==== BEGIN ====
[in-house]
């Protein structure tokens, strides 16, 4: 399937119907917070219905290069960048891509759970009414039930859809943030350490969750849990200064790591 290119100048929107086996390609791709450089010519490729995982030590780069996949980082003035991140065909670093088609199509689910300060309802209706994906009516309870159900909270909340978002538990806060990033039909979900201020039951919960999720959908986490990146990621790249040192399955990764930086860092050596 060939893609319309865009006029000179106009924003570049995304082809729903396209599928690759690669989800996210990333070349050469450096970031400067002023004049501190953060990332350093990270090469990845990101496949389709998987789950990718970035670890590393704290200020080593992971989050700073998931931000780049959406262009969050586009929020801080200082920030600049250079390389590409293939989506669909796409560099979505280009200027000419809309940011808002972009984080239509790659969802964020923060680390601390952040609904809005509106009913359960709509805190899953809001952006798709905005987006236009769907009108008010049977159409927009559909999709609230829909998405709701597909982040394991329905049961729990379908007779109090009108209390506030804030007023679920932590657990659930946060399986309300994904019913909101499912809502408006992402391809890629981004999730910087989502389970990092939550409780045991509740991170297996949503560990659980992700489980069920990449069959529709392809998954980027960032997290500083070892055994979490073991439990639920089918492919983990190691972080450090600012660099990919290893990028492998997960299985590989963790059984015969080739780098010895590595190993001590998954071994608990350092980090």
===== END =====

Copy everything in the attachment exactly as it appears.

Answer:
[in-house]
């Protein structure tokens, strides 16, 4: 399937119907917070219905290069960048891509759970009414039930859809943030350490969750849990200064790591 290119100048929107086996390609791709450089010519490729995982030590780069996949980082003035991140065909670093088609199509689910300060309802209706994906009516309870159900909270909340978002538990806060990033039909979900201020039951919960999720959908986490990146990621790249040192399955990764930086860092050596 060939893609319309865009006029000179106009924003570049995304082809729903396209599928690759690669989800996210990333070349050469450096970031400067002023004049501190953060990332350093990270090469990845990101496949389709998987789950990718970035670890590393704290200020080593992971989050700073998931931000780049959406262009969050586009929020801080200082920030600049250079390389590409293939989506669909796409560099979505280009200027000419809309940011808002972009984080239509790659969802964020923060680390601390952040609904809005509106009913359960709509805190899953809001952006798709905005987006236009769907009108008010049977159409927009559909999709609230829909998405709701597909982040394991329905049961729990379908007779109090009108209390506030804030007023679920932590657990659930946060399986309300994904019913909101499912809502408006992402391809890629981004999730910087989502389970990092939550409780045991509740991170297996949503560990659980992700489980069920990449069959529709392809998954980027960032997290500083070892055994979490073991439990639920089918492919983990190691972080450090600012660099990919290893990028492998997960299985590989963790059984015969080739780098010895590595190993001590998954071994608990350092980090």